Volume 78 - Number 34 / January 21 - 27, 2009
West and East Village, Chelsea, Soho, Noho, Little Italy, Chinatown and Lower East Side, Since 1933
Villager photos by J.B. Nicholas
Above, inside the new House of Yes, stilt-walker and hula-hoop artist Ali, right, talked to fellow performers as Jordan practiced her aerial routine.
Reborn House of Yes feeling positive on their new show
By J.B. Nicholas
“Show me your gold and I’ll show you my girls!”
So begins “Lady Circus and the Mickey Western Band Present: The Rusted Gun Saloon,” an aerial-powered, folk-driven, sexy beast of a show at the House of Yes in Bushwick, Brooklyn.
The show almost did not go on.
Readers of The Villager may recall that in late April of last year the House of Yes, an artists’ collective then located just on the other side of the Bushwick border in Ridgewood, Queens, burned to the ground after a piece of toast burst into flames and ignited a decorative puppet. Luckily, no one was injured.
The collective, however, composed of a handful of mostly female artists in residence, as well as several contributing artists, lost nearly everything in the fire, including four laptop computers, hundreds of costumes, deejay equipment and loudspeakers, two aerial silks, theater lights, 30 bolts of fabric, three sewing machines, several dressers full of notions, a drum set, 95 percent of the residents’ clothing and a cat named Pilgrim.
“It’s been really difficult,” said Anya, queen of the House of Yes, about life since the fire and the struggle to find a new space. “It’s been a crazy adventure. Not all miserable, but certainly challenging. And interesting, really interesting.”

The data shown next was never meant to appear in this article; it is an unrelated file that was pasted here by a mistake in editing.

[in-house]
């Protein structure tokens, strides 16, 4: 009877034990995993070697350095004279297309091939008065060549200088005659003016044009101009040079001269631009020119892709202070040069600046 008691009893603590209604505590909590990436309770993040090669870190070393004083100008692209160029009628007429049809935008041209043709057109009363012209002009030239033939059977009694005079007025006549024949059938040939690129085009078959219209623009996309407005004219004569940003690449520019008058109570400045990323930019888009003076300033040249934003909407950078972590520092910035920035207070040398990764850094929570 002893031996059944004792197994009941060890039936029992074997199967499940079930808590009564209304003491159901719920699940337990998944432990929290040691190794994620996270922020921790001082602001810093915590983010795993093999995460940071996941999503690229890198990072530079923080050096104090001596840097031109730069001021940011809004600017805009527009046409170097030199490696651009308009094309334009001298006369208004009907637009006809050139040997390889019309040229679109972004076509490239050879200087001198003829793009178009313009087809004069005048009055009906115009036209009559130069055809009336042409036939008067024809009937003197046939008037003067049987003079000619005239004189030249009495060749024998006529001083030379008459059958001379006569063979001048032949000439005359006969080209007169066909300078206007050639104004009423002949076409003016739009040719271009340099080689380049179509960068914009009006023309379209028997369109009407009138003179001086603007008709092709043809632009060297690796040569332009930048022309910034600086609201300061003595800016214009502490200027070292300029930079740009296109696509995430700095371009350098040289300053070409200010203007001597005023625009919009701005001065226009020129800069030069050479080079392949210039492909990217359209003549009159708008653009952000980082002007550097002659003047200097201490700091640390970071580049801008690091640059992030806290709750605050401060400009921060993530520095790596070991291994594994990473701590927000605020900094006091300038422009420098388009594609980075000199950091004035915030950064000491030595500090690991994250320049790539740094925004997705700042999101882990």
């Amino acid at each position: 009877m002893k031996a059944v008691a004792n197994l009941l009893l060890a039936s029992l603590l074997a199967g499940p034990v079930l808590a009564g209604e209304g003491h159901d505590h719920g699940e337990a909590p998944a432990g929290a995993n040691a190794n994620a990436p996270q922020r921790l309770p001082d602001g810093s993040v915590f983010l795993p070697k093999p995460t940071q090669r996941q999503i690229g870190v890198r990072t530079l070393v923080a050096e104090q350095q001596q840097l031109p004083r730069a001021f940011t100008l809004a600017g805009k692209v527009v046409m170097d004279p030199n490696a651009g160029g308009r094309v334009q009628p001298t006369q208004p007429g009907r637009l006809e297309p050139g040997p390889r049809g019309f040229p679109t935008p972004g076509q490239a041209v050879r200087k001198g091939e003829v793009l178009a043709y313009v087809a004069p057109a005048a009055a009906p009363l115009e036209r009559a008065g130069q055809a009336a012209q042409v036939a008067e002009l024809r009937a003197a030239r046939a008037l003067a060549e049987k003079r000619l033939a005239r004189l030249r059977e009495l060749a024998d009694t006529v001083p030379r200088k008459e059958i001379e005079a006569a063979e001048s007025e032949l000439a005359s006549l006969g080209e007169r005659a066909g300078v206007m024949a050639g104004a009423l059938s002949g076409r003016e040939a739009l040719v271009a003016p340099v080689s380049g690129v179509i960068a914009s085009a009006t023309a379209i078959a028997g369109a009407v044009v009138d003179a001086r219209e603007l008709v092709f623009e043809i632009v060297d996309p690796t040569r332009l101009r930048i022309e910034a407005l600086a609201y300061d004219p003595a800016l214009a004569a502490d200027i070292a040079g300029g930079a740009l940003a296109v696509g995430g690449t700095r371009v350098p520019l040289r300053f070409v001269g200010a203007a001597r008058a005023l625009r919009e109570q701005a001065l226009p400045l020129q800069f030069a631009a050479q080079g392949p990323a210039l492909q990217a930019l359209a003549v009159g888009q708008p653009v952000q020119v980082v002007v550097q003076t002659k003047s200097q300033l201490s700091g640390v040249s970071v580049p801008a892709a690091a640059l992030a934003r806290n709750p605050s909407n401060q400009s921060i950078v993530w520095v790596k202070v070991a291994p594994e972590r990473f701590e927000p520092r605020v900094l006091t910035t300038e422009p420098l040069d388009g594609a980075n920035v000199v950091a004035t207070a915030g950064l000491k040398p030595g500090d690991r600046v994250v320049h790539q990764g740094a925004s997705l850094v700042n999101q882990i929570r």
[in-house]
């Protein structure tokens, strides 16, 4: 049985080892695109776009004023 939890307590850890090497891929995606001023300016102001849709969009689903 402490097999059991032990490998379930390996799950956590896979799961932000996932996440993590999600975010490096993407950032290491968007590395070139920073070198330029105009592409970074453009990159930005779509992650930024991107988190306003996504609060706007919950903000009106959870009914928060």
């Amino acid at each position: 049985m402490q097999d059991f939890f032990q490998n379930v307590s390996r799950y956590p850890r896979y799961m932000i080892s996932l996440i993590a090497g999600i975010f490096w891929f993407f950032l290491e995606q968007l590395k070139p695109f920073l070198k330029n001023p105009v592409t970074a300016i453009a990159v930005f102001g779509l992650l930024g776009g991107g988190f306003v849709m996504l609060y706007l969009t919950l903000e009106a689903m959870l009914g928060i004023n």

For months after the fire, members of the House of Yes couch-surfed through Hipsterdom as Anya and Kae, her close friend from Rochester, N.Y., where the two went to high school, searched for a new space in which to reincarnate the collective. Their search culminated three months after the fire, in June of last year, when a lease was signed for an industrial space that was once an icehouse.
Since that time members and friends of the House of Yes have spent thousands of dollars and hours turning what had been an empty, raw warehouse into a suite of offices and performance space. Renovations included the installation of a Broadway-quality, 50-foot-tall, aerial truss from which performers can swing, sway and drop to their hearts’ content. The truss is the centerpiece of the main room, and figures prominently in the new show.
“The Rusted Gun Saloon” is set, said Anya, somewhere in the West during the Depression.
“But the Depression is now,” she said. There are beds in the back of the saloon, added Anya, “but we never say that it’s a whorehouse. Some peoples’ parents are coming. So it’s kind of like waking up in a strip club during a depression and it’s a blizzard outside. We play ourselves,” Anya said. “Of course, some things are exaggerated.”
Ali, another House of Yes performer, said the show represents the culmination of a great deal of hard, collective work and love.
“This is our first full production,” she said. “We started out as just a group of girls that ‘gigged,’” she said, referring to the short theatrical pieces the group has done up until now. “This is our first full stage show. People should leave blown away. There’s so much stuff going on that’s really…amazing!”
Lady Circus will perform on Fri., Jan. 23, and Sat., Jan. 24, at 9:30 p.m., at House of Yes, 342 Maujer St., Brooklyn. Tickets are $20. Visit www.ladycircus.com for more information.